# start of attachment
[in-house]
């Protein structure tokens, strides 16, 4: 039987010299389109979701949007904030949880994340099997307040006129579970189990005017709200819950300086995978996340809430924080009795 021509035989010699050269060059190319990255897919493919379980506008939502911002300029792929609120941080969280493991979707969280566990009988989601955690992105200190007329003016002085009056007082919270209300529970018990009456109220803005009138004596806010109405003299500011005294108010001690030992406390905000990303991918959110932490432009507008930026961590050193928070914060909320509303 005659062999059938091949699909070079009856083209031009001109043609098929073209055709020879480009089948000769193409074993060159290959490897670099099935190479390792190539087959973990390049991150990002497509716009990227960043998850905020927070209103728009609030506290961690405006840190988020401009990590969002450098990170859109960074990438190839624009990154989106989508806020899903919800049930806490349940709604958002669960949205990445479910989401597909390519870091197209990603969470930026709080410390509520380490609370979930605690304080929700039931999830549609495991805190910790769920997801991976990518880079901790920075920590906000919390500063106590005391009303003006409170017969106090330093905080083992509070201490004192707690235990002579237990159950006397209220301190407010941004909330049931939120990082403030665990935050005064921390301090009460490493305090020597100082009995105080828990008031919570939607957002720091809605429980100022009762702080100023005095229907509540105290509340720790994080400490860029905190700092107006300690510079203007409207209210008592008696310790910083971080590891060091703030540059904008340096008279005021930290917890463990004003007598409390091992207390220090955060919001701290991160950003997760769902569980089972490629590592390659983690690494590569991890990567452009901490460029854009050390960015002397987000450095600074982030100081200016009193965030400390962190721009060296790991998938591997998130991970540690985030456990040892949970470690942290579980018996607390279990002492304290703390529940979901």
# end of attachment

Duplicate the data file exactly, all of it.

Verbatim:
[in-house]
């Protein structure tokens, strides 16, 4: 039987010299389109979701949007904030949880994340099997307040006129579970189990005017709200819950300086995978996340809430924080009795 021509035989010699050269060059190319990255897919493919379980506008939502911002300029792929609120941080969280493991979707969280566990009988989601955690992105200190007329003016002085009056007082919270209300529970018990009456109220803005009138004596806010109405003299500011005294108010001690030992406390905000990303991918959110932490432009507008930026961590050193928070914060909320509303 005659062999059938091949699909070079009856083209031009001109043609098929073209055709020879480009089948000769193409074993060159290959490897670099099935190479390792190539087959973990390049991150990002497509716009990227960043998850905020927070209103728009609030506290961690405006840190988020401009990590969002450098990170859109960074990438190839624009990154989106989508806020899903919800049930806490349940709604958002669960949205990445479910989401597909390519870091197209990603969470930026709080410390509520380490609370979930605690304080929700039931999830549609495991805190910790769920997801991976990518880079901790920075920590906000919390500063106590005391009303003006409170017969106090330093905080083992509070201490004192707690235990002579237990159950006397209220301190407010941004909330049931939120990082403030665990935050005064921390301090009460490493305090020597100082009995105080828990008031919570939607957002720091809605429980100022009762702080100023005095229907509540105290509340720790994080400490860029905190700092107006300690510079203007409207209210008592008696310790910083971080590891060091703030540059904008340096008279005021930290917890463990004003007598409390091992207390220090955060919001701290991160950003997760769902569980089972490629590592390659983690690494590569991890990567452009901490460029854009050390960015002397987000450095600074982030100081200016009193965030400390962190721009060296790991998938591997998130991970540690985030456990040892949970470690942290579980018996607390279990002492304290703390529940979901």